Dr Troughton says that one of the key shortcomings of the census is that, by reducing religion to normative categories, it does not allow for “changing ways of articulating belief”. “You see people not aligning with traditional forms of religion, but some of that is changing belief, not loss of all belief,” he says. “What we are going to see is a lot more complexity; more different kinds of communities.
“But even if you take the classic religious categories—the way that the census has always done these things—between 15 and 20 per cent of New Zealanders regularly attend religious services. That’s a lot of people.”
Though figures show that the older the individual, the more likely they are to align with a religion, academics such as Vic’s own Professor Paul Morris have identified evidence of something of a “religious revival” amongst young people.
“It’s a religious revival which must be seen in the broader context of an increasing secular world,” Professor Morris told Fairfax Media last month. “The revival is smaller than the broad cultural movement, but significant nonetheless.”
In particular, the Pentecostal ARISE Church defies the statistics that show religion is losing its relevance in New Zealand: about 70 per cent of its nearly 4,000 followers are between the ages of 18 and 35.
“There are churches and religious groups that are solely focused, really, on targeting youth,” says Dr Troughton. “They see their whole raison d’être to try and reconfigure what being a religious community means in the light of what young people seek and are attracted to.
“Some [groups] that don’t embrace that challenge will fade away, but those that are maintained are going to be re-imagining themselves, and youth leadership is going to play an important part in that.”
Dr Troughton dismisses suggestion that the surprise result of the Conservative Party at last year’s election reflects a return of religion to the political sphere, arguing that this has never been a feature of New Zealand’s political system. “In Europe and America, there’s a Christian social democratic tradition, but we’ve never had that attitude here,” he says. “Usually, you get these ginger groups, and you get campaigning on particular issues, but there’s not enough of a groundswell to create a broad political movement.”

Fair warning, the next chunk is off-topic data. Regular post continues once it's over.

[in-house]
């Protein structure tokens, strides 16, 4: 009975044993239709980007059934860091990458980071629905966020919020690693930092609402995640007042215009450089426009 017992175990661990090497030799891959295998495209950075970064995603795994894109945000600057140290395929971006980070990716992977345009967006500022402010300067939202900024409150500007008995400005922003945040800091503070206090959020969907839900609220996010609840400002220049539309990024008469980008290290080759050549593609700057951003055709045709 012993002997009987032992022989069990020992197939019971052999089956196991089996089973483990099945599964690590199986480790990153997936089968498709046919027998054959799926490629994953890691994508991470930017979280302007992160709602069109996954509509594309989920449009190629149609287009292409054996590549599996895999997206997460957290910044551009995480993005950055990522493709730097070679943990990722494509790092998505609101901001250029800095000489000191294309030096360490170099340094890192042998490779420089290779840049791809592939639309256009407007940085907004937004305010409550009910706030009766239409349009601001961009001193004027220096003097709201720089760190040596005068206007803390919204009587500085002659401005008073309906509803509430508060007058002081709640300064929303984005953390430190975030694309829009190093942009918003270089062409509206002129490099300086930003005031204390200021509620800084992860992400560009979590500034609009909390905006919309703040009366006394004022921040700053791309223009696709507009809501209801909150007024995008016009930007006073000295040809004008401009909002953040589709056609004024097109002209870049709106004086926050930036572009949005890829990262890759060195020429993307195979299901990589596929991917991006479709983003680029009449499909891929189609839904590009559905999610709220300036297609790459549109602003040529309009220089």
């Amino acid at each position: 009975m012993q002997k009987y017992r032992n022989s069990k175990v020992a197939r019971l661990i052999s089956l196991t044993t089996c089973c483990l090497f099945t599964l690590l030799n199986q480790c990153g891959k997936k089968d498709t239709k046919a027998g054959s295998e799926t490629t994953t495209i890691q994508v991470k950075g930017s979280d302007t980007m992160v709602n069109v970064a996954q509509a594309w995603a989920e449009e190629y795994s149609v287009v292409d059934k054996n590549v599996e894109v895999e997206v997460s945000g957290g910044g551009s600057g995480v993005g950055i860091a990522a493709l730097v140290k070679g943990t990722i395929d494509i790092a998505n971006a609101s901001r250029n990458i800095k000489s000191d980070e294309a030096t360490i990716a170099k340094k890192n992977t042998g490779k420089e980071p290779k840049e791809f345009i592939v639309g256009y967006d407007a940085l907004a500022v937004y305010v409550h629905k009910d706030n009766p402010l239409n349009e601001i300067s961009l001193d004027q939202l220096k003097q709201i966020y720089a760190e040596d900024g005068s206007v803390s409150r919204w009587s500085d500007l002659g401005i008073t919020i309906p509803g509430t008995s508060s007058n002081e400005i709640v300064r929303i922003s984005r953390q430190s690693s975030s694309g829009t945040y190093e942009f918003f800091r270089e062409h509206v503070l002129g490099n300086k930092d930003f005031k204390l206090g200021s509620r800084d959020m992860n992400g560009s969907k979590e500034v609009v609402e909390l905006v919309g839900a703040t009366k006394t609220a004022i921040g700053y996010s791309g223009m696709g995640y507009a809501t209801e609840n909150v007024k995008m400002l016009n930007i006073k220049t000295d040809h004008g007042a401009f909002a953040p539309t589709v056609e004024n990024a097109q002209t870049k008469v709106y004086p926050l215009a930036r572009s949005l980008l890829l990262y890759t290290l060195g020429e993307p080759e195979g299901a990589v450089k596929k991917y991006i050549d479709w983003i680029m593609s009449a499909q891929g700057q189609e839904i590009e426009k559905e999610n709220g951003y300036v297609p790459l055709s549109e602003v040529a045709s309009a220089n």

Dr Troughton says most New Zealanders are “suspicious” about the role of religion in politics. “When religion things come up in public, often there can be an almost visceral hostility: ‘What’s with these religious people out there telling us what to do?’” he says. “And yet there’s a kindly face to religion that is perfectly acceptable. The Salvation Army’s post-earthquake activity, the Auckland City Mission: by and large, people see that as the good face of religion.”
Dr Troughton suggests that even individuals who consider themselves religious would be reluctant to give their vote to a group simply because it aligned with their faith. “Even the Christian community is very diverse, very fragmented—politically, socially, morally, there are a whole range of attitudes.”
The Inclusive Presbyterian church St Andrews on the Terrace, for example, counts gay and lesbian members in its congregation as part of its commitment to “diversity and community”. Its active and liberal stance on issues such as same-sex marriage sets it apart from other streams of Christianity, such as Destiny Church. Last year, St Andrews’ Minister, Reverend Dr Margaret Mayman, expressed regret to Salient that religious leaders such as Destiny Church’s Bishop Brian Tamaki defined Christianity in New Zealand because of their high profile in the media.
Though religion might not be prevalent in politics, Dr Troughton points out that it is important to our society in a number of other ways that are less overt. “It shapes a lot of our legal structures, our public morality,” he says. “Religious welfare and social service agencies form a huge part of civil society in New Zealand—so much so that even those that aren’t religious organisations are peopled by a high proportion of religious people.
“There is very clear evidence that religion does encourage people into philanthropic, altruistic kinds of activity, and that shapes New Zealand society in ways that are quite masked.”
The role of religion in New Zealand, then, is impossible to measure with figures and forms. Even though more people are claiming to have no religion, it has had too great an influence on the structures that underpin our society to “die out” altogether—despite the predictions of that mathematical model. What seems clear is that religious belief will continue to test conventional categories, and survive in changing forms; the real test of faith will be whether society adapts to include them.